Need to end tenancy before next rent due on 1st of August 2020

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    Need to end tenancy before next rent due on 1st of August 2020

    Hi daughter and her now ex have been renting a house together from 1st of April 2020 no deposit, all utility bills in landlords name, Council Tax in Landlords name, (but my daughter pays those bills directly to landlord) and there is No written tenancy agreement. So this couple split up 5th July my daughter cannot afford next months rent on her own but feels obliged to gives one months notice. She cannot afford it and I cannot afford to help her. She has paid her rent and bills up to 31st of July and has been living with me since 5th of July. Boyfriend handed his keys to landlord and went on his merry way. I can only get her furniture moved on the 30th July and being ex service family we will ensure the property will be fit to re-let. I just do not know how to advise my daughter. I want her to surrender her tenancy or whatever tenancy she may have, a reference will be of no importance as she has a squeaky clean one from her last proper letting agent. We will ensure that anything owing on the utilities will be paid and will give landlord forwarding address, Should we say she is surrendering her keys on the 31st July( the day before her next rent is due) or just hand the keys back on the 31st of July. So very much need your advice.

    #2
    Please complete & paste https://forums.landlordzone.co.uk/fo...ested-from-new may be-posters

    Your dau may be liable for upto 2 full months rent.

    Comment


      #3
      There's no valid way of unilaterally ending the tenancy before 1st August.

      Without a written tenancy agreement what the terms of the tenancy are would need to be pieced together from whatever was agreed between the couple and the landlord.
      However, taking the simplest option - a periodic tenancy - the notice would be a minimum of a month ending at the end of a rental period.
      Which sounds like the end of August.

      The boyfriend is probably liable for the rent as well as your daughter.

      The tenancy sounds very odd, through, because of the utility bills and the council tax.
      And it's possible the lack of formality will mean that the landlord will simply accept the situation and move on.
      When I post, I am expressing an opinion - feel free to disagree, I have been wrong before.
      Please don't act on my suggestions without checking with a grown-up (ideally some kind of expert).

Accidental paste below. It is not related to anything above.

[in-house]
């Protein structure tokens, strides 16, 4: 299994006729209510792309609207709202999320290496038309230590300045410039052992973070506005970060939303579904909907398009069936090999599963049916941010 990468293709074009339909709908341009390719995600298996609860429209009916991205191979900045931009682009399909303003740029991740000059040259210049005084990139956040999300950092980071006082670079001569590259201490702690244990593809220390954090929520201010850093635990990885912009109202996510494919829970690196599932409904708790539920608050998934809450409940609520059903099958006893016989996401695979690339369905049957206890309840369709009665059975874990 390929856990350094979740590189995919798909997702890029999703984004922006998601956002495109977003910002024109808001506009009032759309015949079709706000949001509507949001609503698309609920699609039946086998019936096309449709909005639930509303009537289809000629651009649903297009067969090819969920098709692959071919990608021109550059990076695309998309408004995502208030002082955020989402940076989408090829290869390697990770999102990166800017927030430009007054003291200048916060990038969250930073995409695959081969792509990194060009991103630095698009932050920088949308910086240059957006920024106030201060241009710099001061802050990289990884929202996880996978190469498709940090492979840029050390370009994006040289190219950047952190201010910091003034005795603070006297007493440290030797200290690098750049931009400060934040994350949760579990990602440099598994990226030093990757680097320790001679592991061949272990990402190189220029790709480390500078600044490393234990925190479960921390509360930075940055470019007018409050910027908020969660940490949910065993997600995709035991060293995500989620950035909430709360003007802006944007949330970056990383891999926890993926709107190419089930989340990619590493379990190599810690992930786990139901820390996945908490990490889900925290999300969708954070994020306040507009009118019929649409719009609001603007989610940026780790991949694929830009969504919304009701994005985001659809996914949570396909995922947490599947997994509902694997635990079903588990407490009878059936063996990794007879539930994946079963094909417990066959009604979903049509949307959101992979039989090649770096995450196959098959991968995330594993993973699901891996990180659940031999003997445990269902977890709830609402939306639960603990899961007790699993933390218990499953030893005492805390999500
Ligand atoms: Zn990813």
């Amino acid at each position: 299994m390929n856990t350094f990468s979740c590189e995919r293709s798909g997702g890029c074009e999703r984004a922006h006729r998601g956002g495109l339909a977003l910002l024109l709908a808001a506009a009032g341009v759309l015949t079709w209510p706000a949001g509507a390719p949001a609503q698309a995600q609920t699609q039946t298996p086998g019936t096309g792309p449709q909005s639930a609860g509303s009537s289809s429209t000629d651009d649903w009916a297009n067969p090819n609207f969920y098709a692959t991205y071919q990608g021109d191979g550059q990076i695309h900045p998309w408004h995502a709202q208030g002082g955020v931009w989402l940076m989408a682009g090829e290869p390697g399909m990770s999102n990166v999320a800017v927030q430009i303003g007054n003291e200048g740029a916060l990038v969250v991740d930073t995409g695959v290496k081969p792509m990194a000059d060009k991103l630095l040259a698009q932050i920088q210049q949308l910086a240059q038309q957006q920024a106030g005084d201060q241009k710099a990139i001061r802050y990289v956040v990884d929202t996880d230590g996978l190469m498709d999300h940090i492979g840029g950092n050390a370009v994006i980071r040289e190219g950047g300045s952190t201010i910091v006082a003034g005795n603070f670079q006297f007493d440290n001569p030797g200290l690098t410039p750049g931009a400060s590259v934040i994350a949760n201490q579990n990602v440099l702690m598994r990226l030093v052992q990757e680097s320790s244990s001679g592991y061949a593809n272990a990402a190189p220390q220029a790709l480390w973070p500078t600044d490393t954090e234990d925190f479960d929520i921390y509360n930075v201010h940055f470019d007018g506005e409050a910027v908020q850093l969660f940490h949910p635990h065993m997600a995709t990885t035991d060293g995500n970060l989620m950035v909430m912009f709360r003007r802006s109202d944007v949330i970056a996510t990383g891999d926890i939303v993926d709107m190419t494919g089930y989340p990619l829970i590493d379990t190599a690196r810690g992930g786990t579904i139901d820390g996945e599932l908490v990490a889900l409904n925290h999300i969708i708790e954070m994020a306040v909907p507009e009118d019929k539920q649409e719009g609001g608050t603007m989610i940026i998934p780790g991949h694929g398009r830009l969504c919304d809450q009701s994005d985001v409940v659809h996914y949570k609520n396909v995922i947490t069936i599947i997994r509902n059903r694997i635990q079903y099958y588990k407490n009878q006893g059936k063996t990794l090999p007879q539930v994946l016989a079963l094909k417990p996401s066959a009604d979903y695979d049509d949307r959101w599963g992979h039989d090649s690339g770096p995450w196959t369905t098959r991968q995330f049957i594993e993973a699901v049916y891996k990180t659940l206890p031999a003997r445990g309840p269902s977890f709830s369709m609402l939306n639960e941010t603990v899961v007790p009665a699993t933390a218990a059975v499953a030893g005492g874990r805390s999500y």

Comment


        #4
        It sounds like this landlord is a bit iffy to say the least so I doubt he will want to go to court. I suspect he's not paying tax on the income and claiming the single person CT discount. I would be tempted to write to him and say 'as per our agreement at the start of this tenancy that you wished to keep things informal and that I could give a weeks notice, I am leaving on 31 July. Thanks for everything'. Bet he won't sue.

        Comment


          #5
          Indeed as DPT says.

          If he threatens to sue mention you are minded as an honourable citizen to report him to tax man over rental income.

          I 'ates crooks 'n cheats be they Landlord, agent, tenant, MP.

          ​​​​​​
          I am legally unqualified: If you need to rely on advice check it with a suitable authority - eg a solicitor specialising in landlord/tenant law...

          Comment


            #6
            Thankyou all for your thoughts and advice, I have now managed to ascertain that my daughter was housesitting, and that she knew it was not an 'above board' arrangement as per all the suggestions from your comments. We are going to hand the keys in on the 31st of July with a contact email for him to forward the utility bills that will be owed by my daughter. He has insisted that she should pay a months rent for August but I have insisted that she will not and we shall see what occurs.

            Comment


              #7
              If she was 'house sitting' when did the house owner return,or we need Tenancy duration and dates.

              Comment


                #8
                What does the written house sitting agreement say about notice please? Answers above were assuming it was a normal tenancy
                I am legally unqualified: If you need to rely on advice check it with a suitable authority - eg a solicitor specialising in landlord/tenant law...

                Comment


                  #9
                  I would get your daughter write to the 'landlord' on paper saying she has left the property and has no more liability for utilities/rent and in the absence of a written agreement any correspondence should be forwarded to her parents. Get the free proof of posting at a post office and keep a copy of the letter.

                  That may put him off pursuing the matter as putting things in writing could form a tax evasion query as theartfullodger implies and could be the basis of a court case if needed.



                  Freedom at the point of zero............

                  Comment


                    #10